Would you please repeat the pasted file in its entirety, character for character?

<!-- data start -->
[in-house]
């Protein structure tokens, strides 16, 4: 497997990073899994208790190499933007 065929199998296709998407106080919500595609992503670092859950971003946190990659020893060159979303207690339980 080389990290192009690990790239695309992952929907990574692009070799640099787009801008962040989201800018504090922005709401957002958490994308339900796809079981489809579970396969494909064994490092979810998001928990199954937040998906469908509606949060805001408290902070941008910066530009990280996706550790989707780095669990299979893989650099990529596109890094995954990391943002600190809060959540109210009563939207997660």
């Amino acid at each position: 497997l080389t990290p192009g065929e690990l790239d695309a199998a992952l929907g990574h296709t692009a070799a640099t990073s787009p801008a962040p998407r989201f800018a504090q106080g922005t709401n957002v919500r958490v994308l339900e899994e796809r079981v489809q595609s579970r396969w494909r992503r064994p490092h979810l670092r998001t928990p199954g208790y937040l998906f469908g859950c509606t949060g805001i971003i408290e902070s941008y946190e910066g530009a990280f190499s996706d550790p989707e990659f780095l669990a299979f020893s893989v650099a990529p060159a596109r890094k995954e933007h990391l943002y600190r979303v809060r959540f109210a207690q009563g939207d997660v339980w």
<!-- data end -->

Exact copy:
[in-house]
């Protein structure tokens, strides 16, 4: 497997990073899994208790190499933007 065929199998296709998407106080919500595609992503670092859950971003946190990659020893060159979303207690339980 080389990290192009690990790239695309992952929907990574692009070799640099787009801008962040989201800018504090922005709401957002958490994308339900796809079981489809579970396969494909064994490092979810998001928990199954937040998906469908509606949060805001408290902070941008910066530009990280996706550790989707780095669990299979893989650099990529596109890094995954990391943002600190809060959540109210009563939207997660």
């Amino acid at each position: 497997l080389t990290p192009g065929e690990l790239d695309a199998a992952l929907g990574h296709t692009a070799a640099t990073s787009p801008a962040p998407r989201f800018a504090q106080g922005t709401n957002v919500r958490v994308l339900e899994e796809r079981v489809q595609s579970r396969w494909r992503r064994p490092h979810l670092r998001t928990p199954g208790y937040l998906f469908g859950c509606t949060g805001i971003i408290e902070s941008y946190e910066g530009a990280f190499s996706d550790p989707e990659f780095l669990a299979f020893s893989v650099a990529p060159a596109r890094k995954e933007h990391l943002y600190r979303v809060r959540f109210a207690q009563g939207d997660v339980w």